HyENA AE ModeHyENA (Hybrid feedback-based ENcryption with Authentication) mode of operation provides nonce-based authenticated encryption with associated data (AEAD). Traditionally, block cipher based sequential encryption modes use one of the following methods, namely plaintext feedback (PFB), ciphertext feedback (CFB), or output feedback (OFB). HyENA is a hybrid feedback based mode (HyFB) which is actually combined feedback of the message and the ciphertext block. Here the block cipher input is partially ciphertext feedback and partially plaintext feedback. HyENA primarily focuses on the hardware implementation cost. We aspire to minimize the state size overhead beyond the block cipher state (including the key schedule), and reduce the XOR counts. HyENA has several interesting features, most notably, it is single-pass (one block cipher call per data block), inverse-free (no need for block cipher decryption), and has very low state size approx. 1.5n + k for block cipher with n-bit block and k-bit key. All these features are quite desirable in NIST lightweight standardization process. We instantiate HyENA with an ultra-lightweight block cipher GIFT-128.
FeaturesHere, we summarize the salient features and design rationale of HyENA.
1. Optimal: HyENA requires (a + m + 1) many block cipher invocations to process an a block associated-data and m block message. This is the optimal number of non-linear primitive calls required for any nonce based authenticated encryption. This feature is particularly important for short messages from the perspective of energy consumption, which is directly dependent upon the number of non-linear 1 primitive calls.
2. Inverse-free: HyENA is an inverse-free authenticated encryption algorithm. Both encryption and verified decryption of the algorithm do not require any decryption call to the underlying block cipher. This reduces the overall hardware footprint significantly, especially in the combined encryption-decryption implementations.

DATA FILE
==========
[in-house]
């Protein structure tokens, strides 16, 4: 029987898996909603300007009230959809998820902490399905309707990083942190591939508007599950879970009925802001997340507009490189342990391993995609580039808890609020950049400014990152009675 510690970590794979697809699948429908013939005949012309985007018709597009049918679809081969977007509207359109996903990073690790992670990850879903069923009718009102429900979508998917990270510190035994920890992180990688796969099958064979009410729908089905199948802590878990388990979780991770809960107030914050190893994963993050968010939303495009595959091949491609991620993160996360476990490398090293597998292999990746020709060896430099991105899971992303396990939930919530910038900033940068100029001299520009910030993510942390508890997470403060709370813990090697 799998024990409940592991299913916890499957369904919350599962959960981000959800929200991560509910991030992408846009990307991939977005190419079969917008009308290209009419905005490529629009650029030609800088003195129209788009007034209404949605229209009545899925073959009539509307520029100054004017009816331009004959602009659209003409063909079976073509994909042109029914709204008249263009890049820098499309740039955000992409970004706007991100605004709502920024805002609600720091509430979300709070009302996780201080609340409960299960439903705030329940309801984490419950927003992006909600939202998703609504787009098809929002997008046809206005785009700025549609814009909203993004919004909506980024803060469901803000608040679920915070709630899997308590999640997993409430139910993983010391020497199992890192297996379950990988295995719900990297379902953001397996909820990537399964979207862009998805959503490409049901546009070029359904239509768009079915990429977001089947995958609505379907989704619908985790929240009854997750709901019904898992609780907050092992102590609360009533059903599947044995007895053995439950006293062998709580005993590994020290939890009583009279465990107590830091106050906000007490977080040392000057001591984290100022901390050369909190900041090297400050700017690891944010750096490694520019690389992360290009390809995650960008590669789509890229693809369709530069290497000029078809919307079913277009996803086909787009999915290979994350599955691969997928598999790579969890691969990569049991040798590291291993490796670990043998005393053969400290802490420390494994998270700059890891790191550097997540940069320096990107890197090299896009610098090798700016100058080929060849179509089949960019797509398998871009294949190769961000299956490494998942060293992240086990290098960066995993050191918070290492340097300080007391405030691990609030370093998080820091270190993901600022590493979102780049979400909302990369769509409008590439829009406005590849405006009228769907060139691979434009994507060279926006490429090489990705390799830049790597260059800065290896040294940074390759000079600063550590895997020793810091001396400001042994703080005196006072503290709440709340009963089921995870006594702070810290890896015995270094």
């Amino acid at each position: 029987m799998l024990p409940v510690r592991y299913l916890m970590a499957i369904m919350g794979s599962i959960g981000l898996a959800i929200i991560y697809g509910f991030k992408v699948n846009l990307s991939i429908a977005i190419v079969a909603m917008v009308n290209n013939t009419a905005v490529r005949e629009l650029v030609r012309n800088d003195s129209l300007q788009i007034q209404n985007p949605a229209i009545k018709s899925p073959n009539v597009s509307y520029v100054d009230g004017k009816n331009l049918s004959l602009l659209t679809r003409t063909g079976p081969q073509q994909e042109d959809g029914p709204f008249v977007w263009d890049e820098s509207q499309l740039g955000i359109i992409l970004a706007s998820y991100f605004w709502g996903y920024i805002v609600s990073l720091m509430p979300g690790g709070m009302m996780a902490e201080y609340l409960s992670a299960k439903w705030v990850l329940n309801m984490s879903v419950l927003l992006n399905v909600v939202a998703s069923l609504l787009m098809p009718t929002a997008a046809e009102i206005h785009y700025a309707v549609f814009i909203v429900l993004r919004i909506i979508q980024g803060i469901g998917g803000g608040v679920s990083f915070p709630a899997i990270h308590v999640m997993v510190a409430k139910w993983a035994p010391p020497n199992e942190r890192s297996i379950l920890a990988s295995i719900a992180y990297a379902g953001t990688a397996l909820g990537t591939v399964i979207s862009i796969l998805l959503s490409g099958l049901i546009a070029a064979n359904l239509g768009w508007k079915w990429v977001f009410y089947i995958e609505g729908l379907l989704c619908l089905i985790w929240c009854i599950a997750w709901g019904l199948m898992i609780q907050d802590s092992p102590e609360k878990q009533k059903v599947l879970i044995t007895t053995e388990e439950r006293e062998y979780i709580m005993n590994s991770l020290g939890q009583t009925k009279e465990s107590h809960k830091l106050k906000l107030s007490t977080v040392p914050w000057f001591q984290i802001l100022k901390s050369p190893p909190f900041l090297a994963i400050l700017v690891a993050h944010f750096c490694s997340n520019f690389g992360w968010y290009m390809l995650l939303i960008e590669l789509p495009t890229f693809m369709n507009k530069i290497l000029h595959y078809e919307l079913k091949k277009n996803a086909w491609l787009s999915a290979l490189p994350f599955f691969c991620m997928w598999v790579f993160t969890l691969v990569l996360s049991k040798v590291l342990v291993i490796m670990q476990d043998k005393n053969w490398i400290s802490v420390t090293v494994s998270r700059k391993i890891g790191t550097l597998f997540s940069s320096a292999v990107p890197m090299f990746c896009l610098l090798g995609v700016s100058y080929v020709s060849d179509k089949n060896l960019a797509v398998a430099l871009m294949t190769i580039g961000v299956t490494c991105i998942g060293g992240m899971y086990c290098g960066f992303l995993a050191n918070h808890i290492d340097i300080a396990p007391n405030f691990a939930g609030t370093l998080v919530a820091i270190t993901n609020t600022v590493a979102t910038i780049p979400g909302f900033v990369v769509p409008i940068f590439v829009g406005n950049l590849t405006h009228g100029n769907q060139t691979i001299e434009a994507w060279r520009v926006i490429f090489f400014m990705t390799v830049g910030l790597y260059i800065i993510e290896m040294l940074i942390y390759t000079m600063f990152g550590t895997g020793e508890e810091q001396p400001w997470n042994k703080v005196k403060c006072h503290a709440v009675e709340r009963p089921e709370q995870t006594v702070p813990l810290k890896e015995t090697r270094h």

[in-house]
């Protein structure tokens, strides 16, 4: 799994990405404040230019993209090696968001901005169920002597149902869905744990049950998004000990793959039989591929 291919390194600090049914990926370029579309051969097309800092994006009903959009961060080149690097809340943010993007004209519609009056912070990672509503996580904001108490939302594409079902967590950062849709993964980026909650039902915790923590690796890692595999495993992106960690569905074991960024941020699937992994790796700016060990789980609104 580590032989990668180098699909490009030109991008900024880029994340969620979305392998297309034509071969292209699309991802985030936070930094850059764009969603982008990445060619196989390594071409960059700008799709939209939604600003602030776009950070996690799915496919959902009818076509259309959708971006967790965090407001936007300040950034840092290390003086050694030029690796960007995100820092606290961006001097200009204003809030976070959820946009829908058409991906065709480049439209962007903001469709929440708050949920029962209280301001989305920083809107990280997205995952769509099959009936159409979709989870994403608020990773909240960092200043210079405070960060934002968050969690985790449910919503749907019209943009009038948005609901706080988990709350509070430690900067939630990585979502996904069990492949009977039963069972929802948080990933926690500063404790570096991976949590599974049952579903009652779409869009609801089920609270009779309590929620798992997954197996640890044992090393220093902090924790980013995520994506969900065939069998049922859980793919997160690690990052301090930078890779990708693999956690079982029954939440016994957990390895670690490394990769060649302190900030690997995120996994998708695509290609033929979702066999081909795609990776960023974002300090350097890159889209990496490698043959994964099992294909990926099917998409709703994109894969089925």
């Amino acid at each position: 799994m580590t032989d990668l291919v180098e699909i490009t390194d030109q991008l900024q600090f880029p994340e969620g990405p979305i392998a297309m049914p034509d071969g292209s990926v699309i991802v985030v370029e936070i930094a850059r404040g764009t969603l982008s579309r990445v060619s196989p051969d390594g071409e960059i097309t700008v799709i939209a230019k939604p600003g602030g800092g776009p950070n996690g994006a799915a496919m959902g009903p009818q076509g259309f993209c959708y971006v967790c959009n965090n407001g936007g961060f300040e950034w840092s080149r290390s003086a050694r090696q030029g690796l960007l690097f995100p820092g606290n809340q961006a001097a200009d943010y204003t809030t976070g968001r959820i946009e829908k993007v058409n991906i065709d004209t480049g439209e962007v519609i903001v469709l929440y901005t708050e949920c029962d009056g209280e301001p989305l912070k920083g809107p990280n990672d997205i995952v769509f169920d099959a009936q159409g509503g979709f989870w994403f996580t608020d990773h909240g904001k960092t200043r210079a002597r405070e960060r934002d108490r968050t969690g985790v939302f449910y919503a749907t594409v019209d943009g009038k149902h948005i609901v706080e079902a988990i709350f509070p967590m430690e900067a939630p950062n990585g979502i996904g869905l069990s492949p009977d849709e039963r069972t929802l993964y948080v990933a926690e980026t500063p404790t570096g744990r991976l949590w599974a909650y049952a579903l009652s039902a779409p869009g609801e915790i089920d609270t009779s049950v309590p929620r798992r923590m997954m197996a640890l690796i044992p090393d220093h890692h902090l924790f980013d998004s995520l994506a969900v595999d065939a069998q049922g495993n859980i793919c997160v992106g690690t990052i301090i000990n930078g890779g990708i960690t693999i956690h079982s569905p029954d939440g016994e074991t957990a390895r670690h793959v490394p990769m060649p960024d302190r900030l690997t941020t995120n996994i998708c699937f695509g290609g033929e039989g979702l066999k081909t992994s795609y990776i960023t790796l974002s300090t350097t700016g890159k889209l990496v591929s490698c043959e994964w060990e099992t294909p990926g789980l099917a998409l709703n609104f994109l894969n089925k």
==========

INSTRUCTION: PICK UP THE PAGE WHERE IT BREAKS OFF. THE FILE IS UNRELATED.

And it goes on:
3. Low State-size: HyENA requires a state size as low as 3n/2-bits along with the key state. For any nonce based constructions, this can be shown to be the optimal state size. COFB is the only other existing AE mode that has a state size of 3n/2-bits.
4. Low XOR-count: To achieve optimal, inverse-free authenticated ciphers with low state, a possible direction is to use the combined feedback approach where (i) the previous block cipher output is XORed with the plaintext to generate the ciphertext, and (ii) the next block cipher input is defined as the XOR of the plaintext with some linear function of the previous block cipher output. This technique was used in the popular authenticated encryption mode COFB . It is easy to see that such combined feedback function require at least 2n-bits of XOR operations (when operated on n-bit data), along with some additional XOR operations required for the linear function mentioned above. On the contrary, in HyENA, we use the concept of hybrid feedback or HyFB, where the block cipher input is defined partially via ciphertext feedback and partially via plaintext feedback. This reduces the number of the XOR operations to only n-bits.